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Early withdrawal penalty

It pays to understand early withdrawal penalties. Bankrate explains all.

What is an early withdrawal penalty?

An early withdrawal penalty is assessed when a depositor withdraws funds from or closes out a time deposit before its maturity date. Early withdrawal penalties exist to discourage investors from removing funds early from deposit accounts.

Deeper definition

When investors put money into investment accounts, deposit accounts or different funds, the institutions holding the funds reinvest them elsewhere to make a profit. Investors who demand their money back early potentially jeopardize the bank’s ability to fulfill other loan obligations. The early withdrawal penalty is a tool to help firms retain the funds they rely on.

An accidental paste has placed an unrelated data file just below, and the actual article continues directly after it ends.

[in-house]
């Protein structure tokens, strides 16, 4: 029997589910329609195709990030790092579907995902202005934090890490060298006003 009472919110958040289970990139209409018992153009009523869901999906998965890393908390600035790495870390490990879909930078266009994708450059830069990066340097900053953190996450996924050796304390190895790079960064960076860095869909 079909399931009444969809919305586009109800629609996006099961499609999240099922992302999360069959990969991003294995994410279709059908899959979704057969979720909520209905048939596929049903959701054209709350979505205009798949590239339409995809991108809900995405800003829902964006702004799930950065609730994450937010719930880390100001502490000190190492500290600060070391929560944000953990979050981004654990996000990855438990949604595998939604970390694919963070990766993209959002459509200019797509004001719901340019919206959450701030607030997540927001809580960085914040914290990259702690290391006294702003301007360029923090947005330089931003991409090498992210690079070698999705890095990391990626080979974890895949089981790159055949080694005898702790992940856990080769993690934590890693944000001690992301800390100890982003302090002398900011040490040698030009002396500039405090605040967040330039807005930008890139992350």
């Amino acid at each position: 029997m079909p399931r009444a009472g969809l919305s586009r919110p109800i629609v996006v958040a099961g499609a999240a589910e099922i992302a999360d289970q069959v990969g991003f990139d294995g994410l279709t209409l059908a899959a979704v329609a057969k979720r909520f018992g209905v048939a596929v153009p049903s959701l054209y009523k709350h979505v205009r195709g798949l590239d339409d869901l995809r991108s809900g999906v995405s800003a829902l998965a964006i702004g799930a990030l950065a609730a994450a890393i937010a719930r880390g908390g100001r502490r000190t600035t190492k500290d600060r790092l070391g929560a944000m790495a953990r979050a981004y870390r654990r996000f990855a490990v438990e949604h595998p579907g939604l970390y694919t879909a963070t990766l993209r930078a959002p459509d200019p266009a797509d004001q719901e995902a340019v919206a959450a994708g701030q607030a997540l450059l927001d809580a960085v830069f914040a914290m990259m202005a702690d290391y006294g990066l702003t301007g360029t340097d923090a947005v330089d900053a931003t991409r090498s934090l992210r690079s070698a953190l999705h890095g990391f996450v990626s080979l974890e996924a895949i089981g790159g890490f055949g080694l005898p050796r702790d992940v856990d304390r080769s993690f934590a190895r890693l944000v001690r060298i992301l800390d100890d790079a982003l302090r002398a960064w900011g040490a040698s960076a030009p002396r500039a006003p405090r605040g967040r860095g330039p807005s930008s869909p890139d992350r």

Early withdrawal penalties are usually charged against accounts that rely on some designation of fixed maturity, like the expiration of a certain time period. Individual retirement accounts (IRAs), 401(k)s and certificates of deposit are the most common investments that carry early withdrawal penalties.

Occasionally, there are special circumstances in which early withdrawal penalties are waived or removed for  investors who qualify. Withdrawing investment funds early to pay a high medical expense or make a qualifying home purchase is enough to get an early withdrawal penalty fee waived. But requirements can vary significantly from one financial institution to the next.

Check out our 401(k) calculator to set a savings goal and plan for retirement.

Early withdrawal penalty example

John, 42, has $50,000 in a 401(k) account through his employer. John wants to take a European vacation and decides to withdraw $5,000 from the account. Because he is not 59 1/2 years old, the federal government charges him an early withdrawal penalty of 10 percent. So, John is penalized $500. In addition, he will have to pay taxes on the $5,000 when he files his taxes for that year.

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